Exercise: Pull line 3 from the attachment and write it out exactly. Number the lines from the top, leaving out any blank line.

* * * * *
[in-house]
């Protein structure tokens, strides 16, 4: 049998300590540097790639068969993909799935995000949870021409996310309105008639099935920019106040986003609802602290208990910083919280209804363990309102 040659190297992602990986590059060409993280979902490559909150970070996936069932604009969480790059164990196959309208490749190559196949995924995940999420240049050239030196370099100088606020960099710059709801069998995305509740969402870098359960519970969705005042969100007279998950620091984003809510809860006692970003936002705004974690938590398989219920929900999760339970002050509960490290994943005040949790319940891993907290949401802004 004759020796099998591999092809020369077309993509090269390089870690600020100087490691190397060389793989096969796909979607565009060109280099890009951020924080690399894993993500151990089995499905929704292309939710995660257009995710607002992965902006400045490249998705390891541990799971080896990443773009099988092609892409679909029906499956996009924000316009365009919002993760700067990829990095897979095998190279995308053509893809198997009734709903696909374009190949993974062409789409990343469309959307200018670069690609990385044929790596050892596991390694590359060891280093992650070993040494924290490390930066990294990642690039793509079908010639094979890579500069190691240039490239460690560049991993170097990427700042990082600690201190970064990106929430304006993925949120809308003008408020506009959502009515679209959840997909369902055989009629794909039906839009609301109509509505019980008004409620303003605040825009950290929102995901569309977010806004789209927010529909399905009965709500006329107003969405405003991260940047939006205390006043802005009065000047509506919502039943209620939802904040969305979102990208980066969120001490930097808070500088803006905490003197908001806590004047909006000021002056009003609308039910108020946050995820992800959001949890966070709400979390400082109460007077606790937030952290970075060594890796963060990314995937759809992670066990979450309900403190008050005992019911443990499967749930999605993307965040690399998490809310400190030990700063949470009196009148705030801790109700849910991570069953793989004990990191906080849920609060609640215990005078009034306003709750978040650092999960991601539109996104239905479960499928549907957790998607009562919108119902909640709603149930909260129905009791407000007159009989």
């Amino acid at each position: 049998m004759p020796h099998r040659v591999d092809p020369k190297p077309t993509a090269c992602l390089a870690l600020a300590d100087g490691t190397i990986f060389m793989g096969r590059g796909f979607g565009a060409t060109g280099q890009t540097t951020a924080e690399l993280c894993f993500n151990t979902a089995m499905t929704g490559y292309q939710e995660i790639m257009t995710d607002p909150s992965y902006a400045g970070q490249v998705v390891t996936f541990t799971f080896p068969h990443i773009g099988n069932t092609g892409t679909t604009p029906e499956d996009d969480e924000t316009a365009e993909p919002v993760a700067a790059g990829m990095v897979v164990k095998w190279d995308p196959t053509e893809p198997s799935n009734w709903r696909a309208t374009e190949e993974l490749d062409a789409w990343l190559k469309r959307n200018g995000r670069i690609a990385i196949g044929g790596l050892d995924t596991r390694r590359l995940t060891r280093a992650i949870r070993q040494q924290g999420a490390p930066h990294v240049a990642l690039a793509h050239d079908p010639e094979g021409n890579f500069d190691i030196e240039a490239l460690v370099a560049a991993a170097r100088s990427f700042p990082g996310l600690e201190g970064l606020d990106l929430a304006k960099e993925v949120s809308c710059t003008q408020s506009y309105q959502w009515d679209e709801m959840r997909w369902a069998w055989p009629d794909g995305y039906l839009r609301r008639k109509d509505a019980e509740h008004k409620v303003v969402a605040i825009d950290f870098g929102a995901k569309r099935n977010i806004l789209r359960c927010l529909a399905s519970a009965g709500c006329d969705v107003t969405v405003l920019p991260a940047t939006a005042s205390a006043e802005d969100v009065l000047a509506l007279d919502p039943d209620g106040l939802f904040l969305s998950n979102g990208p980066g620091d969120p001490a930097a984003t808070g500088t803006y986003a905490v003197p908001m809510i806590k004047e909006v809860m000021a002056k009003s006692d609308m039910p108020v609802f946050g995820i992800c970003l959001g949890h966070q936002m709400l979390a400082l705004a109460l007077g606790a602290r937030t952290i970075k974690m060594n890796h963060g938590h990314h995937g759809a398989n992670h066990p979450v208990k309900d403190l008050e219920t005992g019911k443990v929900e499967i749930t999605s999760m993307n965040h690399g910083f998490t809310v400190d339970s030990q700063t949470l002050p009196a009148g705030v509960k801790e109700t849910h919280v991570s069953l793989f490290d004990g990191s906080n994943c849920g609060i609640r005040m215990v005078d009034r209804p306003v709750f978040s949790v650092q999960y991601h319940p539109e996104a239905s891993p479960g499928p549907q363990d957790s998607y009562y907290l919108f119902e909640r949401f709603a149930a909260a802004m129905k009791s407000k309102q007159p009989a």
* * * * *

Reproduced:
């Amino acid at each position: 049998m004759p020796h099998r040659v591999d092809p020369k190297p077309t993509a090269c992602l390089a870690l600020a300590d100087g490691t190397i990986f060389m793989g096969r590059g796909f979607g565009a060409t060109g280099q890009t540097t951020a924080e690399l993280c894993f993500n151990t979902a089995m499905t929704g490559y292309q939710e995660i790639m257009t995710d607002p909150s992965y902006a400045g970070q490249v998705v390891t996936f541990t799971f080896p068969h990443i773009g099988n069932t092609g892409t679909t604009p029906e499956d996009d969480e924000t316009a365009e993909p919002v993760a700067a790059g990829m990095v897979v164990k095998w190279d995308p196959t053509e893809p198997s799935n009734w709903r696909a309208t374009e190949e993974l490749d062409a789409w990343l190559k469309r959307n200018g995000r670069i690609a990385i196949g044929g790596l050892d995924t596991r390694r590359l995940t060891r280093a992650i949870r070993q040494q924290g999420a490390p930066h990294v240049a990642l690039a793509h050239d079908p010639e094979g021409n890579f500069d190691i030196e240039a490239l460690v370099a560049a991993a170097r100088s990427f700042p990082g996310l600690e201190g970064l606020d990106l929430a304006k960099e993925v949120s809308c710059t003008q408020s506009y309105q959502w009515d679209e709801m959840r997909w369902a069998w055989p009629d794909g995305y039906l839009r609301r008639k109509d509505a019980e509740h008004k409620v303003v969402a605040i825009d950290f870098g929102a995901k569309r099935n977010i806004l789209r359960c927010l529909a399905s519970a009965g709500c006329d969705v107003t969405v405003l920019p991260a940047t939006a005042s205390a006043e802005d969100v009065l000047a509506l007279d919502p039943d209620g106040l939802f904040l969305s998950n979102g990208p980066g620091d969120p001490a930097a984003t808070g500088t803006y986003a905490v003197p908001m809510i806590k004047e909006v809860m000021a002056k009003s006692d609308m039910p108020v609802f946050g995820i992800c970003l959001g949890h966070q936002m709400l979390a400082l705004a109460l007077g606790a602290r937030t952290i970075k974690m060594n890796h963060g938590h990314h995937g759809a398989n992670h066990p979450v208990k309900d403190l008050e219920t005992g019911k443990v929900e499967i749930t999605s999760m993307n965040h690399g910083f998490t809310v400190d339970s030990q700063t949470l002050p009196a009148g705030v509960k801790e109700t849910h919280v991570s069953l793989f490290d004990g990191s906080n994943c849920g609060i609640r005040m215990v005078d009034r209804p306003v709750f978040s949790v650092q999960y991601h319940p539109e996104a239905s891993p479960g499928p549907q363990d957790s998607y009562y907290l919108f119902e909640r949401f709603a149930a909260a802004m129905k009791s407000k309102q007159p009989a």